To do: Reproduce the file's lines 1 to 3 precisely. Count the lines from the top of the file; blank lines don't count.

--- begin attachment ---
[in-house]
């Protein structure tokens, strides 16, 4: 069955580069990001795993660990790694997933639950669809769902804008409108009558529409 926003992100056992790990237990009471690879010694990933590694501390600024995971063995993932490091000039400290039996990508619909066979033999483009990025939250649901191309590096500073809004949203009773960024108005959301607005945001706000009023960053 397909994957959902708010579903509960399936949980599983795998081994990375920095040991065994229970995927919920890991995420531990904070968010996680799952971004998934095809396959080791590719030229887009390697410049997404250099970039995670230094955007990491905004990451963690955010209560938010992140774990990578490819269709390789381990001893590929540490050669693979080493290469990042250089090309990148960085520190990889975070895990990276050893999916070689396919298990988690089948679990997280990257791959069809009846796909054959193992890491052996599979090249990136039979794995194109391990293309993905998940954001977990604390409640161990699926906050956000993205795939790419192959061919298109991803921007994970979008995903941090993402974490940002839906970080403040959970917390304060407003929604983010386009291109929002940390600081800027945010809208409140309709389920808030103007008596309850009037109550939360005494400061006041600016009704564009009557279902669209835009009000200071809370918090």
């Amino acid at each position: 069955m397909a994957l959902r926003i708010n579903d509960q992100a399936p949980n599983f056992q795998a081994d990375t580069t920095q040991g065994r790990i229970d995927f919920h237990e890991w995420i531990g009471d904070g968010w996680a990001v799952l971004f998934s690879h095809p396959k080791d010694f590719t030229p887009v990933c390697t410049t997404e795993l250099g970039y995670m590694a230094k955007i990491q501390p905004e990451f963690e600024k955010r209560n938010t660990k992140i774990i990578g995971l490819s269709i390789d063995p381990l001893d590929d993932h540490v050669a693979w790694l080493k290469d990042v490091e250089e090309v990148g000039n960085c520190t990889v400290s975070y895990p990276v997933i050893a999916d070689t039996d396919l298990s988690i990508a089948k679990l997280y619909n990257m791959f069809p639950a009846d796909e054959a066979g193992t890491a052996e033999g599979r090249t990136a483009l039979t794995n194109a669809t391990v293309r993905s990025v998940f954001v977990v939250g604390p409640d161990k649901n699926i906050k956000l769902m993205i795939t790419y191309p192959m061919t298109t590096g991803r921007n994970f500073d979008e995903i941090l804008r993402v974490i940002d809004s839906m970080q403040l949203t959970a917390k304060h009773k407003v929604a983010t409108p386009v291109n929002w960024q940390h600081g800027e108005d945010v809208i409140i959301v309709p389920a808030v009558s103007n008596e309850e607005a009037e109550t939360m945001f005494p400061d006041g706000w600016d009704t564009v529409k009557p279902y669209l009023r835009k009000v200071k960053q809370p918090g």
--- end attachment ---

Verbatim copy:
[in-house]
């Protein structure tokens, strides 16, 4: 069955580069990001795993660990790694997933639950669809769902804008409108009558529409 926003992100056992790990237990009471690879010694990933590694501390600024995971063995993932490091000039400290039996990508619909066979033999483009990025939250649901191309590096500073809004949203009773960024108005959301607005945001706000009023960053 397909994957959902708010579903509960399936949980599983795998081994990375920095040991065994229970995927919920890991995420531990904070968010996680799952971004998934095809396959080791590719030229887009390697410049997404250099970039995670230094955007990491905004990451963690955010209560938010992140774990990578490819269709390789381990001893590929540490050669693979080493290469990042250089090309990148960085520190990889975070895990990276050893999916070689396919298990988690089948679990997280990257791959069809009846796909054959193992890491052996599979090249990136039979794995194109391990293309993905998940954001977990604390409640161990699926906050956000993205795939790419192959061919298109991803921007994970979008995903941090993402974490940002839906970080403040959970917390304060407003929604983010386009291109929002940390600081800027945010809208409140309709389920808030103007008596309850009037109550939360005494400061006041600016009704564009009557279902669209835009009000200071809370918090």
């Amino acid at each position: 069955m397909a994957l959902r926003i708010n579903d509960q992100a399936p949980n599983f056992q795998a081994d990375t580069t920095q040991g065994r790990i229970d995927f919920h237990e890991w995420i531990g009471d904070g968010w996680a990001v799952l971004f998934s690879h095809p396959k080791d010694f590719t030229p887009v990933c390697t410049t997404e795993l250099g970039y995670m590694a230094k955007i990491q501390p905004e990451f963690e600024k955010r209560n938010t660990k992140i774990i990578g995971l490819s269709i390789d063995p381990l001893d590929d993932h540490v050669a693979w790694l080493k290469d990042v490091e250089e090309v990148g000039n960085c520190t990889v400290s975070y895990p990276v997933i050893a999916d070689t039996d396919l298990s988690i990508a089948k679990l997280y619909n990257m791959f069809p639950a009846d796909e054959a066979g193992t890491a052996e033999g599979r090249t990136a483009l039979t794995n194109a669809t391990v293309r993905s990025v998940f954001v977990v939250g604390p409640d161990k649901n699926i906050k956000l769902m993205i795939t790419y191309p192959m061919t298109t590096g991803r921007n994970f500073d979008e995903i941090l804008r993402v974490i940002d809004s839906m970080q403040l949203t959970a917390k304060h009773k407003v929604a983010t409108p386009v291109n929002w960024q940390h600081g800027e108005d945010v809208i409140i959301v309709p389920a808030v009558s103007n008596e309850e607005a009037e109550t939360m945001f005494p400061d006041g706000w600016d009704t564009v529409k009557p279902y669209l009023r835009k009000v200071k960053q809370p918090g």